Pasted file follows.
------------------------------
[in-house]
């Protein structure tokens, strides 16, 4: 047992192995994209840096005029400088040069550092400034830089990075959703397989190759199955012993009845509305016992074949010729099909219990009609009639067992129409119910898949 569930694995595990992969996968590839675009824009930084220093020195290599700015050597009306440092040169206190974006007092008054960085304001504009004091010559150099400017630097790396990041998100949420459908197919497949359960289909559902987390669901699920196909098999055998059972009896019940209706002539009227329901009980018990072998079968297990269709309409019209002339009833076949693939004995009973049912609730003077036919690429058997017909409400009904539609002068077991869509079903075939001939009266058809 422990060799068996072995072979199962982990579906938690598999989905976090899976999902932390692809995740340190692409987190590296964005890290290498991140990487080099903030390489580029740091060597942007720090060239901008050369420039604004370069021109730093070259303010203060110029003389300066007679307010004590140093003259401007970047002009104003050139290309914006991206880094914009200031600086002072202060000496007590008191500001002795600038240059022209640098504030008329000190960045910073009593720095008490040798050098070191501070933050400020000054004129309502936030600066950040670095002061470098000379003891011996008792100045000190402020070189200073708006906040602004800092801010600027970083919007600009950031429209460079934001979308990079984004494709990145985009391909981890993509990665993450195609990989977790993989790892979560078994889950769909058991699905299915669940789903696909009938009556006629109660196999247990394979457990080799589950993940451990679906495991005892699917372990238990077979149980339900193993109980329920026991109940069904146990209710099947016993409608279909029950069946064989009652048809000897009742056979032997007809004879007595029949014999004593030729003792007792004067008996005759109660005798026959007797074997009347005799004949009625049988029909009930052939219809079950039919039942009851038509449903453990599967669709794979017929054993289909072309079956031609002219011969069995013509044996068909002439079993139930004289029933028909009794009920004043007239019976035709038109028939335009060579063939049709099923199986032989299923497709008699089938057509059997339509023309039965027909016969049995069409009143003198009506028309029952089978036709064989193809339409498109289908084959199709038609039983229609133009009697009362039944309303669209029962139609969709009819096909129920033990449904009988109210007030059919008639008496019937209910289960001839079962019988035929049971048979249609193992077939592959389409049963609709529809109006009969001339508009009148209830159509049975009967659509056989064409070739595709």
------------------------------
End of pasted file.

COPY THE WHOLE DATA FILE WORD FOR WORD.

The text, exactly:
[in-house]
């Protein structure tokens, strides 16, 4: 047992192995994209840096005029400088040069550092400034830089990075959703397989190759199955012993009845509305016992074949010729099909219990009609009639067992129409119910898949 569930694995595990992969996968590839675009824009930084220093020195290599700015050597009306440092040169206190974006007092008054960085304001504009004091010559150099400017630097790396990041998100949420459908197919497949359960289909559902987390669901699920196909098999055998059972009896019940209706002539009227329901009980018990072998079968297990269709309409019209002339009833076949693939004995009973049912609730003077036919690429058997017909409400009904539609002068077991869509079903075939001939009266058809 422990060799068996072995072979199962982990579906938690598999989905976090899976999902932390692809995740340190692409987190590296964005890290290498991140990487080099903030390489580029740091060597942007720090060239901008050369420039604004370069021109730093070259303010203060110029003389300066007679307010004590140093003259401007970047002009104003050139290309914006991206880094914009200031600086002072202060000496007590008191500001002795600038240059022209640098504030008329000190960045910073009593720095008490040798050098070191501070933050400020000054004129309502936030600066950040670095002061470098000379003891011996008792100045000190402020070189200073708006906040602004800092801010600027970083919007600009950031429209460079934001979308990079984004494709990145985009391909981890993509990665993450195609990989977790993989790892979560078994889950769909058991699905299915669940789903696909009938009556006629109660196999247990394979457990080799589950993940451990679906495991005892699917372990238990077979149980339900193993109980329920026991109940069904146990209710099947016993409608279909029950069946064989009652048809000897009742056979032997007809004879007595029949014999004593030729003792007792004067008996005759109660005798026959007797074997009347005799004949009625049988029909009930052939219809079950039919039942009851038509449903453990599967669709794979017929054993289909072309079956031609002219011969069995013509044996068909002439079993139930004289029933028909009794009920004043007239019976035709038109028939335009060579063939049709099923199986032989299923497709008699089938057509059997339509023309039965027909016969049995069409009143003198009506028309029952089978036709064989193809339409498109289908084959199709038609039983229609133009009697009362039944309303669209029962139609969709009819096909129920033990449904009988109210007030059919008639008496019937209910289960001839079962019988035929049971048979249609193992077939592959389409049963609709529809109006009969001339508009009148209830159509049975009967659509056989064409070739595709």